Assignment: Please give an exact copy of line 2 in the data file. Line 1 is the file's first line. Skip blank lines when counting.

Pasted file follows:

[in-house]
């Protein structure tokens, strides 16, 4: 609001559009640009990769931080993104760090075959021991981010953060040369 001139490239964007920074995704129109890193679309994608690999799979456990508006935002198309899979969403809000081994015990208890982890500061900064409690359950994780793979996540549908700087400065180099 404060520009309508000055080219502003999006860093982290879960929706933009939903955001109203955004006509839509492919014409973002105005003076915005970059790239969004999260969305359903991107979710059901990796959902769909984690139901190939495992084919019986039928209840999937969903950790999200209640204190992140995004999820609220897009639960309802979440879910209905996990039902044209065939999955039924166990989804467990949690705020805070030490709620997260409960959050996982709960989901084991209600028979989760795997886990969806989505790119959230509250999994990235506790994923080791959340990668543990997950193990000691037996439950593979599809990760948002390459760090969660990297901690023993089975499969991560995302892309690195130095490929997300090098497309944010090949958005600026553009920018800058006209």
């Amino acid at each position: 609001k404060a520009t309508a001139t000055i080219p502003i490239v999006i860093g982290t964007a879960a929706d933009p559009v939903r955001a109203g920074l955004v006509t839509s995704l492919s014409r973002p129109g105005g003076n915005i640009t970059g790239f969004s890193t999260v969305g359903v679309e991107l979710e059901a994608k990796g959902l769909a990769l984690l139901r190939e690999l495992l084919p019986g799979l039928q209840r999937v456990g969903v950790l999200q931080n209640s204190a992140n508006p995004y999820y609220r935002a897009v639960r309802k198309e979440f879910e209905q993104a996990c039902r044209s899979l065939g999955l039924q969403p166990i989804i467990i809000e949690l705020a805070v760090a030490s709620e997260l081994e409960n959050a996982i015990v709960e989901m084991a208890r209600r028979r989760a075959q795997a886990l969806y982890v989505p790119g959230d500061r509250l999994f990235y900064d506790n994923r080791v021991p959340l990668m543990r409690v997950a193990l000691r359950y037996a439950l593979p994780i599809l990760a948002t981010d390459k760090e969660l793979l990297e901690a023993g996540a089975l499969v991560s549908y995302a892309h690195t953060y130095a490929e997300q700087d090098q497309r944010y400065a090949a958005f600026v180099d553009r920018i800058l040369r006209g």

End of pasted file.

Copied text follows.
């Protein structure tokens, strides 16, 4: 609001559009640009990769931080993104760090075959021991981010953060040369 001139490239964007920074995704129109890193679309994608690999799979456990508006935002198309899979969403809000081994015990208890982890500061900064409690359950994780793979996540549908700087400065180099 404060520009309508000055080219502003999006860093982290879960929706933009939903955001109203955004006509839509492919014409973002105005003076915005970059790239969004999260969305359903991107979710059901990796959902769909984690139901190939495992084919019986039928209840999937969903950790999200209640204190992140995004999820609220897009639960309802979440879910209905996990039902044209065939999955039924166990989804467990949690705020805070030490709620997260409960959050996982709960989901084991209600028979989760795997886990969806989505790119959230509250999994990235506790994923080791959340990668543990997950193990000691037996439950593979599809990760948002390459760090969660990297901690023993089975499969991560995302892309690195130095490929997300090098497309944010090949958005600026553009920018800058006209």